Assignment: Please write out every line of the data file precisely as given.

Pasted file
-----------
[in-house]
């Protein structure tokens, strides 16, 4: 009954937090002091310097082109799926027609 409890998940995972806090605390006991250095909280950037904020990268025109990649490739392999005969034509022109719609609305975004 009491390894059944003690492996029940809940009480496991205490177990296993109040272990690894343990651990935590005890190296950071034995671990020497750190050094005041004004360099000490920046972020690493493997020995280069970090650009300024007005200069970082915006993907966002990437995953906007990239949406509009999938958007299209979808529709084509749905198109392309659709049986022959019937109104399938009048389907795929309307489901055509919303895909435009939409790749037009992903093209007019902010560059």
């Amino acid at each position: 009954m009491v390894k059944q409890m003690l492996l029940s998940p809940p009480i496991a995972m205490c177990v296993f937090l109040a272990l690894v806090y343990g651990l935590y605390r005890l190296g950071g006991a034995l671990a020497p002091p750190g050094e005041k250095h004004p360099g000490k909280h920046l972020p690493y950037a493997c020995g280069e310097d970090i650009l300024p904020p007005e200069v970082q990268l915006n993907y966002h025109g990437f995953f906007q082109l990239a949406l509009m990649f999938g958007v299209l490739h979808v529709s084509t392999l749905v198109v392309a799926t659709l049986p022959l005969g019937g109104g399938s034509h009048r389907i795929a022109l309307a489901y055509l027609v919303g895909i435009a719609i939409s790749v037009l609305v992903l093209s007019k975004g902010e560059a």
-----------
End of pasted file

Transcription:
[in-house]
């Protein structure tokens, strides 16, 4: 009954937090002091310097082109799926027609 409890998940995972806090605390006991250095909280950037904020990268025109990649490739392999005969034509022109719609609305975004 009491390894059944003690492996029940809940009480496991205490177990296993109040272990690894343990651990935590005890190296950071034995671990020497750190050094005041004004360099000490920046972020690493493997020995280069970090650009300024007005200069970082915006993907966002990437995953906007990239949406509009999938958007299209979808529709084509749905198109392309659709049986022959019937109104399938009048389907795929309307489901055509919303895909435009939409790749037009992903093209007019902010560059």
């Amino acid at each position: 009954m009491v390894k059944q409890m003690l492996l029940s998940p809940p009480i496991a995972m205490c177990v296993f937090l109040a272990l690894v806090y343990g651990l935590y605390r005890l190296g950071g006991a034995l671990a020497p002091p750190g050094e005041k250095h004004p360099g000490k909280h920046l972020p690493y950037a493997c020995g280069e310097d970090i650009l300024p904020p007005e200069v970082q990268l915006n993907y966002h025109g990437f995953f906007q082109l990239a949406l509009m990649f999938g958007v299209l490739h979808v529709s084509t392999l749905v198109v392309a799926t659709l049986p022959l005969g019937g109104g399938s034509h009048r389907i795929a022109l309307a489901y055509l027609v919303g895909i435009a719609i939409s790749v037009l609305v992903l093209s007019k975004g902010e560059a």